Dancing: The islands are famous for their dances. A night-life tour on Rarotonga departs from the Edgewater and visits a variety of bars in Avarua Town. Cost is $24.50.

Tandem microlight flights: Fly over Rarotonga on a microlight flight. You will sit behind the pilot for this 20-minute adventure ride for a bird's-eye view of Rarotonga. Cost is $55.

Cook Islands Cultural Village: Travel on the back road in Arorangi to a village of thatch huts, featuring the making of crafts, cooking and dancing. The cost is $27 for adults and $13.50 for children. Call 011-682-21-314 or e-mail

Raro Safari Tours: Rarotonga's ancient road was built and paved with volcanic slabs. A tour includes the eastern heights, overlooking four islets (motu); Papua Waterfall, also known as Wigmore's Waterfall; sacred site Te Arai-Te-Tonga Marae; and the Avatiu Valley, leading to a close-up view of the Needle (Te Rua Manga). Transportation to Rarotonga's highest accessible point is by four-wheel drive. E-mail

One-day Aitutaki Tour: Air Rarotonga offers daily flights to Aitutaki and tours of the island. One-day tours include air fares from Rarotonga, a guided tour and a catamaran cruise. Towels and snorkeling gear provided. Departs 8 a.m. and returns at 7 p.m. daily except Sundays. The cost for adults is $192.50; children ages 2 to 15 pay $95.

Avarua: Local arts, black pearl jewelry, crafts, wood carvings, needlework and colorful clothing are offered at bargain prices. An open market on the waterfront in Rarotonga's capital of Avarua features food stalls, drinks and crafts. There's often a competition for singers. Cultural shows and exhibitions take place throughout the year, and two museums and libraries in Avarua are open all week.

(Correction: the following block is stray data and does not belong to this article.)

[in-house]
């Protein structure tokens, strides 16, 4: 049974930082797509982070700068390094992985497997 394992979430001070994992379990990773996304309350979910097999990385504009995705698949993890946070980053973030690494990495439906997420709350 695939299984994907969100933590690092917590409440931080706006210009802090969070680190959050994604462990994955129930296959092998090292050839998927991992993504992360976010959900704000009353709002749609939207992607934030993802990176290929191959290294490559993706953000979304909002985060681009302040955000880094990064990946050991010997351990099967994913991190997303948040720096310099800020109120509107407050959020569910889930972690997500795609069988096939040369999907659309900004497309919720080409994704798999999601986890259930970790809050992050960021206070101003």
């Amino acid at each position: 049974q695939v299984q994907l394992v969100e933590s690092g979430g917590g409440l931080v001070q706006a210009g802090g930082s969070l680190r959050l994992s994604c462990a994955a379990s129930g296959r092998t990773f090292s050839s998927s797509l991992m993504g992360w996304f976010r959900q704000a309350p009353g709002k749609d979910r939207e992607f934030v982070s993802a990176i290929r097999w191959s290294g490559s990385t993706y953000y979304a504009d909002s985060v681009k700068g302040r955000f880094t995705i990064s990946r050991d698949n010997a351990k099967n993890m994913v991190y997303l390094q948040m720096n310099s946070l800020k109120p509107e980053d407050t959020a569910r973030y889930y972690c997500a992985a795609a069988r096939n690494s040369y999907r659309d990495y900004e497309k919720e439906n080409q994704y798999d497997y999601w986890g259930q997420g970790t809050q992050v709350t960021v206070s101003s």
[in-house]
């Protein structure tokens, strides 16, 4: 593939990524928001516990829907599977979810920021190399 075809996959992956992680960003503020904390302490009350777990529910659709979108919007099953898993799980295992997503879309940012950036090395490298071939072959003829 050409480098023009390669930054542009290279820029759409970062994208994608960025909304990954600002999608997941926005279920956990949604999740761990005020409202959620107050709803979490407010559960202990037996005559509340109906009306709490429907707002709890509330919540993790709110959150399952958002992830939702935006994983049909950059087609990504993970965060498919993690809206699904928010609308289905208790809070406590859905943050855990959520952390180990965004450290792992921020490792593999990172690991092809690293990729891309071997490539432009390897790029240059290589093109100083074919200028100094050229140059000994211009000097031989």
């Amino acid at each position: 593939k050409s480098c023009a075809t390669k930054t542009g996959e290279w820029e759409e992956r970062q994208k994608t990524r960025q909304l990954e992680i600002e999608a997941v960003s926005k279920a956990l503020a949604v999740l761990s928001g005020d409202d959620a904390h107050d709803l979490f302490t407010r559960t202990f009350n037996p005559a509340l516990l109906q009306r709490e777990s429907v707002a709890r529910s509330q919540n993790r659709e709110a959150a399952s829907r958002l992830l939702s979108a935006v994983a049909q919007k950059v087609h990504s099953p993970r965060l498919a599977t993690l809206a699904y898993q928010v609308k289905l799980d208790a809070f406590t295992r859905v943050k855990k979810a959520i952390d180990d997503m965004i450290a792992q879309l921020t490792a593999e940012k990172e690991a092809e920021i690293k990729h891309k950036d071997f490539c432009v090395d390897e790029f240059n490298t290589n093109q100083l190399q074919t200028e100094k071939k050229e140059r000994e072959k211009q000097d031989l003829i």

The town had a face lift prior to the international Maire Nui festival in 1992. The focal point is the traffic circle. Just east of the circle is the Seven-in-One Coconut Tree, a group of trees growing in a perfect circle.

Among the reminders of the missionary era of the 19th century are the Papeiha Stone, named for the first person to preach Christianity in the Cook Islands; and the CICC Church, dating from 1853. At the Library & Museum Society are an extensive Pacific collection of books and displays on basketry, weaving, musical instruments and photos.

Aitutaki: The original Blue Lagoon. This magnificent island, about 150 miles north of Rarotonga, is a triangular "almost" atoll, rising some 15,000 feet from the ocean floor, comprising three volcanic and 12 coral islets, known as motus. The first missionary to the Cooks, John Williams, landed on Aitutaki, and there is a coral block church in Arutanga that bears testament to his success.

The lagoon can be approached in outrigger canoes or in more sophisticated launches favored by anglers, who know its reputation for fly-fishing for the fighting bonefish.

The motus, mainly at the outer perimeter of the lagoon, are wonderful landing places for day cruises. The favorites are Akaiami and One Foot Island.

The lagoon itself is a wonder, dotted with sandbars, coral ridges and 21 motus -- and free of sharks. Among the motus worth visiting are Maina, which has great snorkeling and tropical bird nests, and Tapuaetai, popular with yachts, though you could get there by freighter.

Manihiki: The Island of Pearls comprises 40 tiny islets encircling a 2.5-mile wide lagoon. This body of water is the source of the island's greatest asset, black pearls.

It's hard to escape the Cook Islands without buying one of the homegrown black pearls. It's best to purchase black pearls and pearl jewelry from a member of the Cook Island Pearl Guild.

Like most atolls, Manihiki is flat and only a few feet above sea level. The island is rich in oral history and legends. Air Rarotonga flies to Manihiki each Thursday from Rarotonga with a stop at Aitutaki. Flight time is three hours, 40 minutes.

Wigmore's Waterfall: Near Rarotonga's southern coast is where the Papua Stream drops into a natural swimming pool. You can drive to it, although the last stretch calls for a four-wheel-drive vehicle, or hike from the coast road. You can continue on the Cross-Island Track to Rua Manga (the Needle), a 1,360-foot peak with great views. The cross-island trek takes about three hours, and there are buses at both ends.

Beaches: Muri Beach and Nagatangiaa are good sites for windsurfing. Sailing centers around the Rarotonga Sailing Club, at Avatiu Harbor (Avarua). Surfing is increasing in popularity. Black Rock Beach is worth visiting, just five minutes from the airport on the western side of Rarotonga. South Beach features an excellent snorkeling environment. Titikaveka Beach, on Rarotonga, has several walking tracks and bush hikes.